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From EverybodyWiki Bios & Wiki

An omniocracy is a government with representation for all living beings. It is a term that is bantered about frequently at animal rights events. Many activists hold that no other form of government adheres to the animal rights agenda.

Omniocracy is specifically defined as follows: 1. a government for all living beings; a form of government in which the supreme power is exercised by elected representatives whose responsibility it is to equally consider the interests of all living beings; a form of government in which all living beings are constituents. 2. a political system based upon the philosophical principle of giving value and consideration to all living beings within a community.

The term "omniocracy" was invented by animal advocate and author, Dr. Charlotte Laws in the 1980s. She discusses the idea in articles and in a number of books: Rebel in High Heels,[1] Armed for Ideological Warfare,[2] Uncaged[3] and Animals and the Environment: Advocacy, activism and the quest for common ground.[4] Laws argues that democracy and other human-centered political systems are elite and unjust forms of government that ignore the interests of the truly powerless and voiceless members of society, namely nonhuman animals.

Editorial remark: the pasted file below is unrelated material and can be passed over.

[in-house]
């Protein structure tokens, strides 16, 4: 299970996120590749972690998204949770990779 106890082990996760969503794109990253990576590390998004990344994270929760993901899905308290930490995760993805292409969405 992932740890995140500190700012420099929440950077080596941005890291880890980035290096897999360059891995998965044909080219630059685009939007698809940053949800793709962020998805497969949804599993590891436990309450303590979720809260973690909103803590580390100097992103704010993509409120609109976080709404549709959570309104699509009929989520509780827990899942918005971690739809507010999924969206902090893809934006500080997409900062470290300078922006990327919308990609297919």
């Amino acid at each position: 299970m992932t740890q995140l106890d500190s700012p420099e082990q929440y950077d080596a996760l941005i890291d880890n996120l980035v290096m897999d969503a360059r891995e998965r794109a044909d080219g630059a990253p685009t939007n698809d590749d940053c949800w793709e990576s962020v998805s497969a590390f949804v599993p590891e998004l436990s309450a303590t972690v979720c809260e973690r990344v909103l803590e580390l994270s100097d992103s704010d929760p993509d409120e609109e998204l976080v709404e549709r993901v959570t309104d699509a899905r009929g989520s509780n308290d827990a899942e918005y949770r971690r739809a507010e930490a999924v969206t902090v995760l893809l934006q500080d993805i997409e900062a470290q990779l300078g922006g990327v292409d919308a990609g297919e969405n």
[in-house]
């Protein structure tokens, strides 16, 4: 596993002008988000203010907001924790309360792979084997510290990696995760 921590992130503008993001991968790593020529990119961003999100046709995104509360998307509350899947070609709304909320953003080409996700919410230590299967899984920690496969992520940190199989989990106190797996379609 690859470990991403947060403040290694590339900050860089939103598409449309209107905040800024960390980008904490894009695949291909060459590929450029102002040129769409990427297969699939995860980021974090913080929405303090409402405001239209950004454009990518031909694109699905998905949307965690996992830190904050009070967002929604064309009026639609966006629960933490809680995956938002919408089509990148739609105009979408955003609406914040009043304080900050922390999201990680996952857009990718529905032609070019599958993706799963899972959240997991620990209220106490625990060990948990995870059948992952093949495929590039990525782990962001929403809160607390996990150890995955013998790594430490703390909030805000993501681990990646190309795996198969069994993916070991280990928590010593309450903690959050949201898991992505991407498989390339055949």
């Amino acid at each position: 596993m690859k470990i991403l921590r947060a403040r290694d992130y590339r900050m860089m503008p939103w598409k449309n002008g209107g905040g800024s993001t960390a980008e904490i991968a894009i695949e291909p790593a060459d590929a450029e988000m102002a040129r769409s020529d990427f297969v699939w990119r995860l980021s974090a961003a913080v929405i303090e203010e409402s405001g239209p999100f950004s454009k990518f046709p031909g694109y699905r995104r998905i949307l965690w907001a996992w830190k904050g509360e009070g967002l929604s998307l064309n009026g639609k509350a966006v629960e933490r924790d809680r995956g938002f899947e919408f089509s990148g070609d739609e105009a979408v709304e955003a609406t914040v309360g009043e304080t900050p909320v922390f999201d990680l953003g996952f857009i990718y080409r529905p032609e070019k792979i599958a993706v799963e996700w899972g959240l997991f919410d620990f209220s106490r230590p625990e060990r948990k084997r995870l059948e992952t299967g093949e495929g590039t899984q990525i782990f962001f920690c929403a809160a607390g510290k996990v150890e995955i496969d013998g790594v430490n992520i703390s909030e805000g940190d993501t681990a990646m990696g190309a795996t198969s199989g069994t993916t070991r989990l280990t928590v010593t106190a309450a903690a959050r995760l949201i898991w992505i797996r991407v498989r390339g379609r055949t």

Supporters of an omniocratic system say that all existing political systems are anthropocentric: from democracies to monarchies, communist regimes and aristocracies. A “democracy” in fact relies upon the root word “demos” which means “populace.” A democracy places those who are excluded (nonhumans) in an inferior position. Their interests are routinely overlooked in favor of human ones, and are even routinely subordinated in order to preserve inanimate property (lifestyle, riches, money) and corporate assets.

Within an omniocracy, elected officials must consider the interests of all living entities as part of the decision-making process. Nonhumans are constituents in much the same way as are infants within a democracy. They have political representation despite their inability to vote, speak out or run for office.


  1. [1] Stroud House, 2015, pp. 256-258.
  2. University of Southern California Press, 2000.
  3. [2] Davidow Press, 2013, pp. 71-72.
  4. [3] Chapter 19 titled "Recipe for Cooperation: Omniocracy and the Definitional Good," Routledge, 2015.

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